Brewer Morris is proud to be supporting International Women's Day 2019. International Women’s Day celebrates the social, economic, cultural and political achievements of women. Whilst we all know that gender parity within the workplace has improved over the past decades, we all also know that there is still a long way to go.
We would like to join the discussion and be part of International Women's Day 2019 #BalanceforBetter campaign on the 8th March by interviewing inspiring women we work with and, in particular, understanding the role confidence has played in their career.
We interviewed Shabana Cooke, Executive Manager – Financial Services, Commonwealth Bank. Her opinions are her own and not the views of her employer.
How do you define confidence, particularly in the workplace?
Confidence to me is all about striving for success through competence and a positive attitude
How do you think the confidence gap affects women?
Particularly for women working in male dominated sectors such as IT, I feel it limits the ability for woman to progress in their careers through missed opportunities, leading to compromised growth in their development
Do you think women’s workplace confidence has improved over the past few decades? Please explain why.
The increased focus on women in leadership has significantly increased the focus and importance of diversity in the workplace. Leveraging this success, woman have increased self-esteem, drive and passion for success as well as being a lot more resilient to adversity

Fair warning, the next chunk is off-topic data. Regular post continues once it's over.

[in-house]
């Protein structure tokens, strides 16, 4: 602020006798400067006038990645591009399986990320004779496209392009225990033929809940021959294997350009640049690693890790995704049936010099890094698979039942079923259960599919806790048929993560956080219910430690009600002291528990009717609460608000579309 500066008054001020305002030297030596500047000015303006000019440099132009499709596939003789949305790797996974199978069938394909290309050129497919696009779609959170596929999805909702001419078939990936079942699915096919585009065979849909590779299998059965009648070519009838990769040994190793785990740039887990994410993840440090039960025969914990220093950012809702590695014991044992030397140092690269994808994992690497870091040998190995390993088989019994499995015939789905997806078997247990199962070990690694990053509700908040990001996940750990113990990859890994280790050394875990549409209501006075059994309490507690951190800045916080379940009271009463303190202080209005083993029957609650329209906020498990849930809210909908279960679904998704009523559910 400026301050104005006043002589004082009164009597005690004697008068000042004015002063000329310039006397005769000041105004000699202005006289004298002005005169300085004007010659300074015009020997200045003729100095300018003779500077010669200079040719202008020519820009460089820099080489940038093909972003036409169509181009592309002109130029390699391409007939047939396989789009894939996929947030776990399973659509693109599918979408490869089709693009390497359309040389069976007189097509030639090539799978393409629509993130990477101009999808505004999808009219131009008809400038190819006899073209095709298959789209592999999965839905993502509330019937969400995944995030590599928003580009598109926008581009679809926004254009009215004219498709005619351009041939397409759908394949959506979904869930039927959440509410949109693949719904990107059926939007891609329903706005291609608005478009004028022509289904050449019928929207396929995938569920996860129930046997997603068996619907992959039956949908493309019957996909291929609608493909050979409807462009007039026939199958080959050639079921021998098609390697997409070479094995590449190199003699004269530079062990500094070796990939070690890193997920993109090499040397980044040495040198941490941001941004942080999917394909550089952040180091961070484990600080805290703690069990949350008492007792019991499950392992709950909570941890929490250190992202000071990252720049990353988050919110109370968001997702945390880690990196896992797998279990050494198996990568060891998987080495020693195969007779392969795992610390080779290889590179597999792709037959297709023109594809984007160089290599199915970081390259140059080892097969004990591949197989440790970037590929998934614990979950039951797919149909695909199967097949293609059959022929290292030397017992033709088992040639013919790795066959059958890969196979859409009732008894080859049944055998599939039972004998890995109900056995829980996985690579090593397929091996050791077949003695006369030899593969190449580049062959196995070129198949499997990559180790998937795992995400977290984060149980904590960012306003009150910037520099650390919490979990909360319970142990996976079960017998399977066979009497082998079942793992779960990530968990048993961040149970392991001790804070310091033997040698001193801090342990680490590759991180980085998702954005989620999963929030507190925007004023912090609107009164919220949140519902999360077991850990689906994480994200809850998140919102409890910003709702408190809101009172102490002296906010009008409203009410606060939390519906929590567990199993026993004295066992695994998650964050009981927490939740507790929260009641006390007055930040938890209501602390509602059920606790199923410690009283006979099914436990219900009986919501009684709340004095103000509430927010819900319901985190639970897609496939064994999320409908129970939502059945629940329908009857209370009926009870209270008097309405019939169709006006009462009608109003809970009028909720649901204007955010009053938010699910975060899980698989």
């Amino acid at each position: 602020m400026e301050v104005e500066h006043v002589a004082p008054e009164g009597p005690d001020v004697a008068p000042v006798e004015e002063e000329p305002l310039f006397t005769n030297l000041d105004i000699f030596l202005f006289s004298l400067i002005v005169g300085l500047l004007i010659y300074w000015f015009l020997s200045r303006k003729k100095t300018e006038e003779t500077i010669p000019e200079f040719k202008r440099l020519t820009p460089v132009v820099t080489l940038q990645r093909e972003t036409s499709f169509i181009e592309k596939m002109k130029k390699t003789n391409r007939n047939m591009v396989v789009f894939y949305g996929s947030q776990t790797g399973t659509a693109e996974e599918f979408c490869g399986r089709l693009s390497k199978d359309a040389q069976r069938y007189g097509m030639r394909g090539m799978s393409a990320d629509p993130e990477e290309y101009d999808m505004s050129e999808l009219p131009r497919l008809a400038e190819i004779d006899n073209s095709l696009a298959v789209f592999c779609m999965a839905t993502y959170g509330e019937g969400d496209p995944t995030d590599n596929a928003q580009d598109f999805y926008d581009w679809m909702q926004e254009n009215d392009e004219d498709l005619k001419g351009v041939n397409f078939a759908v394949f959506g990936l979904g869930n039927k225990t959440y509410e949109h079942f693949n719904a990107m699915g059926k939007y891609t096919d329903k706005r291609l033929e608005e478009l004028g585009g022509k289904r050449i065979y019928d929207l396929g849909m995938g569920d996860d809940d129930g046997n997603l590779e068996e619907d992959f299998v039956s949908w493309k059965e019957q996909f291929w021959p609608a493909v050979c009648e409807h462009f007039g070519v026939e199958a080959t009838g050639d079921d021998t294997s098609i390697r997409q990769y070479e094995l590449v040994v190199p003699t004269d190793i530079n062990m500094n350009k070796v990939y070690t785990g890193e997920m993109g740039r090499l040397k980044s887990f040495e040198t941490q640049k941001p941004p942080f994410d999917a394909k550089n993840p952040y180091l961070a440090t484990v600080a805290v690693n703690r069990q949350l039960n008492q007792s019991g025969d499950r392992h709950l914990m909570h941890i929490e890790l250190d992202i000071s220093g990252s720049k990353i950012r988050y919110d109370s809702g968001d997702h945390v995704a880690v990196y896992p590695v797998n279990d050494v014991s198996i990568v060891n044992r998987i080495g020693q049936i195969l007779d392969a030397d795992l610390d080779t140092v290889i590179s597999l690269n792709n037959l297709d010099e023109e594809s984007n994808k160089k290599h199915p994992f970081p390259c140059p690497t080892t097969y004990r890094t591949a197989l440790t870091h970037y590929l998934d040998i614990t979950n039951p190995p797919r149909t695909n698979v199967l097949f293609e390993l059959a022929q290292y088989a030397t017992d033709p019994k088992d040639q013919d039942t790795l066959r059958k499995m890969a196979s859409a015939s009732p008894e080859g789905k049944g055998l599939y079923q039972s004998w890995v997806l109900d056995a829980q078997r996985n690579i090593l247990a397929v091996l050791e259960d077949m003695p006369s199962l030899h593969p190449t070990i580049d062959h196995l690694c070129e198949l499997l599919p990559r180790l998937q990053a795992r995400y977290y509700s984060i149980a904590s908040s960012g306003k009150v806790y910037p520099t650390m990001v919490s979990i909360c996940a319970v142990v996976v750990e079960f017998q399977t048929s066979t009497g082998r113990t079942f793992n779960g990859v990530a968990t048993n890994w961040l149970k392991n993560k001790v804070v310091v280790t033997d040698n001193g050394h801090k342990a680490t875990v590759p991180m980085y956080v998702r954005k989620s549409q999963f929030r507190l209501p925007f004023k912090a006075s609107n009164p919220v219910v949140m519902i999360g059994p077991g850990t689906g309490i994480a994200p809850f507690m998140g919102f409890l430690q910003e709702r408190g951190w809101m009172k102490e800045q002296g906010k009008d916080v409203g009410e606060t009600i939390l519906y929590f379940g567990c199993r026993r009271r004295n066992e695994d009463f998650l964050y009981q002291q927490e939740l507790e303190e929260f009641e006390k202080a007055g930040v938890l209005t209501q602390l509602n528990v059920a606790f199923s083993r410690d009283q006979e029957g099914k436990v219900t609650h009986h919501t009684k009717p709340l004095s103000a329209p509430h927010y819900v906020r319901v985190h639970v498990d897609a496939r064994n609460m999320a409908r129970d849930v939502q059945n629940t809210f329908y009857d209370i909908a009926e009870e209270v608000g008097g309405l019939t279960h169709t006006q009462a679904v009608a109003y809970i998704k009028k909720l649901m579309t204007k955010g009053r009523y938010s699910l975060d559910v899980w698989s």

How important have confidence and self-belief been in achieving your career goals? Please explain why.
My self-belief and confidence were boosted through the right mentoring and support from senior leaders, particularly in the last 10 years. This support led to well-appreciated opportunities for both my career and building my confidence on a personal level. It provided me with a platform that allowed me to feel I could go beyond my boundaries and achieve success in areas I was unfamiliar with.
How can confidence-building be built into career development strategies?
I am very much a visual person and benefit most from worked examples and situations. Therefore, for me, getting involved in working groups outside of my domain area, being faced with new challenges and networking are great examples of ways to develop confidence.
What can be done to ensure a woman being assertive in the workplace doesn’t negatively impact on colleagues’ perceptions of her?
We need to continue to socialise the negative impacts of unconscious bias and provide training on how to overcome these perceptions. This would not only benefit this particular example of assertive women but allows for a greater appreciation for both men and women, leading to an energised, productive and positive workplace.